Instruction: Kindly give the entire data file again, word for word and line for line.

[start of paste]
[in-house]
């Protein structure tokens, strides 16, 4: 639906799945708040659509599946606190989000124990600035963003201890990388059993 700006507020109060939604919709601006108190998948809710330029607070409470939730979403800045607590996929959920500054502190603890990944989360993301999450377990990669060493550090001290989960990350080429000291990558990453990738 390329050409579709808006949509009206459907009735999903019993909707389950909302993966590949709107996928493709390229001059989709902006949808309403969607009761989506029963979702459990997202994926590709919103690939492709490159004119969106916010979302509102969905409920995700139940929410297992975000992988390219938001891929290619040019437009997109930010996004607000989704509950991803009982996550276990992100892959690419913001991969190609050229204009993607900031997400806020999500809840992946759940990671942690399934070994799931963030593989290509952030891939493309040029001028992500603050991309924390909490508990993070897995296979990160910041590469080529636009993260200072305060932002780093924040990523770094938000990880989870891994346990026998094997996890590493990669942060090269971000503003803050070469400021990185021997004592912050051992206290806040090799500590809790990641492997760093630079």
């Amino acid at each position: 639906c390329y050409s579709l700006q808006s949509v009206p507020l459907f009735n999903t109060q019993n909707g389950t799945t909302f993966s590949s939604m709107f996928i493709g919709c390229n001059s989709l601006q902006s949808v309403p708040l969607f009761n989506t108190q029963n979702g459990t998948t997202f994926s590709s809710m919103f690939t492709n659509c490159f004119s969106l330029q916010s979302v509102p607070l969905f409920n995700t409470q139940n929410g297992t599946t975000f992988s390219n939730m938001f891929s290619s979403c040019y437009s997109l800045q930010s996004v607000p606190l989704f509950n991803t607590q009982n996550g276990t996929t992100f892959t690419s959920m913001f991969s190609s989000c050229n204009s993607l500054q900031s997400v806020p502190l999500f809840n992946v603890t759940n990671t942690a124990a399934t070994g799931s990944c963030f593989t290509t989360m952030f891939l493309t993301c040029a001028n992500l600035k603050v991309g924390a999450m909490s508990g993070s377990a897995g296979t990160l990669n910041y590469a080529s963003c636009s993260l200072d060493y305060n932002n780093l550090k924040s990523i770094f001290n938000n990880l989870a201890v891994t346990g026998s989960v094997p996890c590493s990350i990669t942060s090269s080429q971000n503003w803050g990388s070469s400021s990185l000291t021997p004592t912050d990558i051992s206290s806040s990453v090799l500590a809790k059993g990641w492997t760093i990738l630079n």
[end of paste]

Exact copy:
[in-house]
């Protein structure tokens, strides 16, 4: 639906799945708040659509599946606190989000124990600035963003201890990388059993 700006507020109060939604919709601006108190998948809710330029607070409470939730979403800045607590996929959920500054502190603890990944989360993301999450377990990669060493550090001290989960990350080429000291990558990453990738 390329050409579709808006949509009206459907009735999903019993909707389950909302993966590949709107996928493709390229001059989709902006949808309403969607009761989506029963979702459990997202994926590709919103690939492709490159004119969106916010979302509102969905409920995700139940929410297992975000992988390219938001891929290619040019437009997109930010996004607000989704509950991803009982996550276990992100892959690419913001991969190609050229204009993607900031997400806020999500809840992946759940990671942690399934070994799931963030593989290509952030891939493309040029001028992500603050991309924390909490508990993070897995296979990160910041590469080529636009993260200072305060932002780093924040990523770094938000990880989870891994346990026998094997996890590493990669942060090269971000503003803050070469400021990185021997004592912050051992206290806040090799500590809790990641492997760093630079």
């Amino acid at each position: 639906c390329y050409s579709l700006q808006s949509v009206p507020l459907f009735n999903t109060q019993n909707g389950t799945t909302f993966s590949s939604m709107f996928i493709g919709c390229n001059s989709l601006q902006s949808v309403p708040l969607f009761n989506t108190q029963n979702g459990t998948t997202f994926s590709s809710m919103f690939t492709n659509c490159f004119s969106l330029q916010s979302v509102p607070l969905f409920n995700t409470q139940n929410g297992t599946t975000f992988s390219n939730m938001f891929s290619s979403c040019y437009s997109l800045q930010s996004v607000p606190l989704f509950n991803t607590q009982n996550g276990t996929t992100f892959t690419s959920m913001f991969s190609s989000c050229n204009s993607l500054q900031s997400v806020p502190l999500f809840n992946v603890t759940n990671t942690a124990a399934t070994g799931s990944c963030f593989t290509t989360m952030f891939l493309t993301c040029a001028n992500l600035k603050v991309g924390a999450m909490s508990g993070s377990a897995g296979t990160l990669n910041y590469a080529s963003c636009s993260l200072d060493y305060n932002n780093l550090k924040s990523i770094f001290n938000n990880l989870a201890v891994t346990g026998s989960v094997p996890c590493s990350i990669t942060s090269s080429q971000n503003w803050g990388s070469s400021s990185l000291t021997p004592t912050d990558i051992s206290s806040s990453v090799l500590a809790k059993g990641w492997t760093i990738l630079n």